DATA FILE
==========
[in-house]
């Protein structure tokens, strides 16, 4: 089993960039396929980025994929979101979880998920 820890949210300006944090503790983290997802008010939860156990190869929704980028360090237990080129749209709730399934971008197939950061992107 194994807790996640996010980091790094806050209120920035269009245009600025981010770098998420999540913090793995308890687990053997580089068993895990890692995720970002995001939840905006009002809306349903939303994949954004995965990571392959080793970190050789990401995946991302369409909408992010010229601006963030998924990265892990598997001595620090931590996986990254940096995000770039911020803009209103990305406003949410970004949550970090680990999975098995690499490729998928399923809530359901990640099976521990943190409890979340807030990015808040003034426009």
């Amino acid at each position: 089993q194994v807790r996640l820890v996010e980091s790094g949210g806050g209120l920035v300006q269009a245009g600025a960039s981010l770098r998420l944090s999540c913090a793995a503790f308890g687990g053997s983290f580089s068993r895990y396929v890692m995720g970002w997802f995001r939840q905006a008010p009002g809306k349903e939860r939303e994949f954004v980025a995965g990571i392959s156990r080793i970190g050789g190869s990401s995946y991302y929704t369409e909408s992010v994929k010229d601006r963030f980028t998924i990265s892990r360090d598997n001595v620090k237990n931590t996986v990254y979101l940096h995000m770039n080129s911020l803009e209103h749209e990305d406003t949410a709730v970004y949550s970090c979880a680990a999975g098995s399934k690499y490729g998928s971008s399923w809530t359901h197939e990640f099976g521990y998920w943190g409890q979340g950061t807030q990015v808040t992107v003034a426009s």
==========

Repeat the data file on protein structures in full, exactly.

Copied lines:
[in-house]
């Protein structure tokens, strides 16, 4: 089993960039396929980025994929979101979880998920 820890949210300006944090503790983290997802008010939860156990190869929704980028360090237990080129749209709730399934971008197939950061992107 194994807790996640996010980091790094806050209120920035269009245009600025981010770098998420999540913090793995308890687990053997580089068993895990890692995720970002995001939840905006009002809306349903939303994949954004995965990571392959080793970190050789990401995946991302369409909408992010010229601006963030998924990265892990598997001595620090931590996986990254940096995000770039911020803009209103990305406003949410970004949550970090680990999975098995690499490729998928399923809530359901990640099976521990943190409890979340807030990015808040003034426009």
């Amino acid at each position: 089993q194994v807790r996640l820890v996010e980091s790094g949210g806050g209120l920035v300006q269009a245009g600025a960039s981010l770098r998420l944090s999540c913090a793995a503790f308890g687990g053997s983290f580089s068993r895990y396929v890692m995720g970002w997802f995001r939840q905006a008010p009002g809306k349903e939860r939303e994949f954004v980025a995965g990571i392959s156990r080793i970190g050789g190869s990401s995946y991302y929704t369409e909408s992010v994929k010229d601006r963030f980028t998924i990265s892990r360090d598997n001595v620090k237990n931590t996986v990254y979101l940096h995000m770039n080129s911020l803009e209103h749209e990305d406003t949410a709730v970004y949550s970090c979880a680990a999975g098995s399934k690499y490729g998928s971008s399923w809530t359901h197939e990640f099976g521990y998920w943190g409890q979340g950061t807030q990015v808040t992107v003034a426009s």